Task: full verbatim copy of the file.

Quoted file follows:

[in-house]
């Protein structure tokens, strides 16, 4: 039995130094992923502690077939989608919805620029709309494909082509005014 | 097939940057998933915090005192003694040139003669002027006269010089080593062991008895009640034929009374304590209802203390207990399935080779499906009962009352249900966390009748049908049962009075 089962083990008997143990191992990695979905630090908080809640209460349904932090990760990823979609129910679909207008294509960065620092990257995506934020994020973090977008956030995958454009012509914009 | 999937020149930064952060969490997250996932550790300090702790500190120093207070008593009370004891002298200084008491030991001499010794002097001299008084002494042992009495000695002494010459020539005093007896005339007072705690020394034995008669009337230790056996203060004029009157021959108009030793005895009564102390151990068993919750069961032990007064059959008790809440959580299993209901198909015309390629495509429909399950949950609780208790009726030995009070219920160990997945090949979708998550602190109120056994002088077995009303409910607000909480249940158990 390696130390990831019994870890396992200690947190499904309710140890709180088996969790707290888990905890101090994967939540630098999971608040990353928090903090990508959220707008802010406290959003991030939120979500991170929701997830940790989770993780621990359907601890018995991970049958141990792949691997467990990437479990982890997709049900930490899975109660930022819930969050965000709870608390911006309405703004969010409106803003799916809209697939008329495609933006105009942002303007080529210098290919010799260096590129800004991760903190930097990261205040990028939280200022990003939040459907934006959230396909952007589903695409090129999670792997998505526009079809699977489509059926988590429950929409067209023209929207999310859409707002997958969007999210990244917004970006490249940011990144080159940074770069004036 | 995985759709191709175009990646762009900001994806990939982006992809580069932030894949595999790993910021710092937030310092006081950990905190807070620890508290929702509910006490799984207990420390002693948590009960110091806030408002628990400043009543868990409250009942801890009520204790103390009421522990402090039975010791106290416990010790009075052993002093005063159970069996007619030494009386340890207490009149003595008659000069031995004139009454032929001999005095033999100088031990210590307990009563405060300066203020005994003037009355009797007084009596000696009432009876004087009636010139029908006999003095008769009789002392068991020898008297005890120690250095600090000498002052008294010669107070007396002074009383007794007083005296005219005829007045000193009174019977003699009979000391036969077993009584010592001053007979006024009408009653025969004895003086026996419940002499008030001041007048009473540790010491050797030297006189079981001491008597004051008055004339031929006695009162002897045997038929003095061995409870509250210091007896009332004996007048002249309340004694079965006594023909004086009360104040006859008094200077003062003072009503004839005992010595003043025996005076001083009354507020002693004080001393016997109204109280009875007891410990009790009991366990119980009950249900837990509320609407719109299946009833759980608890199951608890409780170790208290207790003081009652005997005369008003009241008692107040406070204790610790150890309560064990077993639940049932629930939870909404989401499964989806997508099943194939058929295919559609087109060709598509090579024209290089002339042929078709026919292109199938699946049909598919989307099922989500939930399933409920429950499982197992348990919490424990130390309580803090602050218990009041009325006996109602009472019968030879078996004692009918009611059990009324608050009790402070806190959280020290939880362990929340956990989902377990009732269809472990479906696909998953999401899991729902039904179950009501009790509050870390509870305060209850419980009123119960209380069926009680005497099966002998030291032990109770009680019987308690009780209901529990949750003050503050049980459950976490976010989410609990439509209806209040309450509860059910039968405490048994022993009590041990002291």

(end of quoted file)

[in-house]
């Protein structure tokens, strides 16, 4: 039995130094992923502690077939989608919805620029709309494909082509005014 | 097939940057998933915090005192003694040139003669002027006269010089080593062991008895009640034929009374304590209802203390207990399935080779499906009962009352249900966390009748049908049962009075 089962083990008997143990191992990695979905630090908080809640209460349904932090990760990823979609129910679909207008294509960065620092990257995506934020994020973090977008956030995958454009012509914009 | 999937020149930064952060969490997250996932550790300090702790500190120093207070008593009370004891002298200084008491030991001499010794002097001299008084002494042992009495000695002494010459020539005093007896005339007072705690020394034995008669009337230790056996203060004029009157021959108009030793005895009564102390151990068993919750069961032990007064059959008790809440959580299993209901198909015309390629495509429909399950949950609780208790009726030995009070219920160990997945090949979708998550602190109120056994002088077995009303409910607000909480249940158990 390696130390990831019994870890396992200690947190499904309710140890709180088996969790707290888990905890101090994967939540630098999971608040990353928090903090990508959220707008802010406290959003991030939120979500991170929701997830940790989770993780621990359907601890018995991970049958141990792949691997467990990437479990982890997709049900930490899975109660930022819930969050965000709870608390911006309405703004969010409106803003799916809209697939008329495609933006105009942002303007080529210098290919010799260096590129800004991760903190930097990261205040990028939280200022990003939040459907934006959230396909952007589903695409090129999670792997998505526009079809699977489509059926988590429950929409067209023209929207999310859409707002997958969007999210990244917004970006490249940011990144080159940074770069004036 | 995985759709191709175009990646762009900001994806990939982006992809580069932030894949595999790993910021710092937030310092006081950990905190807070620890508290929702509910006490799984207990420390002693948590009960110091806030408002628990400043009543868990409250009942801890009520204790103390009421522990402090039975010791106290416990010790009075052993002093005063159970069996007619030494009386340890207490009149003595008659000069031995004139009454032929001999005095033999100088031990210590307990009563405060300066203020005994003037009355009797007084009596000696009432009876004087009636010139029908006999003095008769009789002392068991020898008297005890120690250095600090000498002052008294010669107070007396002074009383007794007083005296005219005829007045000193009174019977003699009979000391036969077993009584010592001053007979006024009408009653025969004895003086026996419940002499008030001041007048009473540790010491050797030297006189079981001491008597004051008055004339031929006695009162002897045997038929003095061995409870509250210091007896009332004996007048002249309340004694079965006594023909004086009360104040006859008094200077003062003072009503004839005992010595003043025996005076001083009354507020002693004080001393016997109204109280009875007891410990009790009991366990119980009950249900837990509320609407719109299946009833759980608890199951608890409780170790208290207790003081009652005997005369008003009241008692107040406070204790610790150890309560064990077993639940049932629930939870909404989401499964989806997508099943194939058929295919559609087109060709598509090579024209290089002339042929078709026919292109199938699946049909598919989307099922989500939930399933409920429950499982197992348990919490424990130390309580803090602050218990009041009325006996109602009472019968030879078996004692009918009611059990009324608050009790402070806190959280020290939880362990929340956990989902377990009732269809472990479906696909998953999401899991729902039904179950009501009790509050870390509870305060209850419980009123119960209380069926009680005497099966002998030291032990109770009680019987308690009780209901529990949750003050503050049980459950976490976010989410609990439509209806209040309450509860059910039968405490048994022993009590041990002291």